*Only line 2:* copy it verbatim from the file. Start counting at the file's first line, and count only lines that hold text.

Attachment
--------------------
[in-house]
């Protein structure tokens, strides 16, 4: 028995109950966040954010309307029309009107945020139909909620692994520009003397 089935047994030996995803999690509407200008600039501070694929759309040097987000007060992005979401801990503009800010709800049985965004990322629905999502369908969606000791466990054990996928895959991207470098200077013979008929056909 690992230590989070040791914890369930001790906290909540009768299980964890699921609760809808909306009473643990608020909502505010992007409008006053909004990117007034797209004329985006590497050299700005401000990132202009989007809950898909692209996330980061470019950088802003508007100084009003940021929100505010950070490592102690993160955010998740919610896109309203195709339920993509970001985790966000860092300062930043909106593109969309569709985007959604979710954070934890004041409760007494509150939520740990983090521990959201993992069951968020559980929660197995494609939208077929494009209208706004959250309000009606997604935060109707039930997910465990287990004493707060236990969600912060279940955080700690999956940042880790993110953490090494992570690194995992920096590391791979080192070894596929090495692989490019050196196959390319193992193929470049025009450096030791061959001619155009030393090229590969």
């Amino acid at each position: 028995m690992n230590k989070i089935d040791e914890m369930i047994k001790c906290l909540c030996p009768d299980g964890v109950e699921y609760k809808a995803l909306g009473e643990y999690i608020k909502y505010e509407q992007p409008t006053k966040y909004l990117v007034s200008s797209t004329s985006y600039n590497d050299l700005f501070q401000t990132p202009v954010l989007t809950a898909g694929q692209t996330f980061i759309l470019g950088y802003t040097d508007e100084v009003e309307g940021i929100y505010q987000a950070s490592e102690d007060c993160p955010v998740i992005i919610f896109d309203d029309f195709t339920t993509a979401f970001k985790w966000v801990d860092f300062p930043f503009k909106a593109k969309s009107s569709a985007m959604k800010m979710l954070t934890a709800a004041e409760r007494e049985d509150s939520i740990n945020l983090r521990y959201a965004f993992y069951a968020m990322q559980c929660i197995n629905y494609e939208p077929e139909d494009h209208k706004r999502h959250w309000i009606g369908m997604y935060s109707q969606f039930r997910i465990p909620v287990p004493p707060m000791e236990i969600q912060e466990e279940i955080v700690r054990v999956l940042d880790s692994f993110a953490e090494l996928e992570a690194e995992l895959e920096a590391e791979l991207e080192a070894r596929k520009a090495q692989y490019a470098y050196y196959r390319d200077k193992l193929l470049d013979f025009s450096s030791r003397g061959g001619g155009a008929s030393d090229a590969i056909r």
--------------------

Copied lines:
């Protein structure tokens, strides 16, 4: 028995109950966040954010309307029309009107945020139909909620692994520009003397 089935047994030996995803999690509407200008600039501070694929759309040097987000007060992005979401801990503009800010709800049985965004990322629905999502369908969606000791466990054990996928895959991207470098200077013979008929056909 690992230590989070040791914890369930001790906290909540009768299980964890699921609760809808909306009473643990608020909502505010992007409008006053909004990117007034797209004329985006590497050299700005401000990132202009989007809950898909692209996330980061470019950088802003508007100084009003940021929100505010950070490592102690993160955010998740919610896109309203195709339920993509970001985790966000860092300062930043909106593109969309569709985007959604979710954070934890004041409760007494509150939520740990983090521990959201993992069951968020559980929660197995494609939208077929494009209208706004959250309000009606997604935060109707039930997910465990287990004493707060236990969600912060279940955080700690999956940042880790993110953490090494992570690194995992920096590391791979080192070894596929090495692989490019050196196959390319193992193929470049025009450096030791061959001619155009030393090229590969």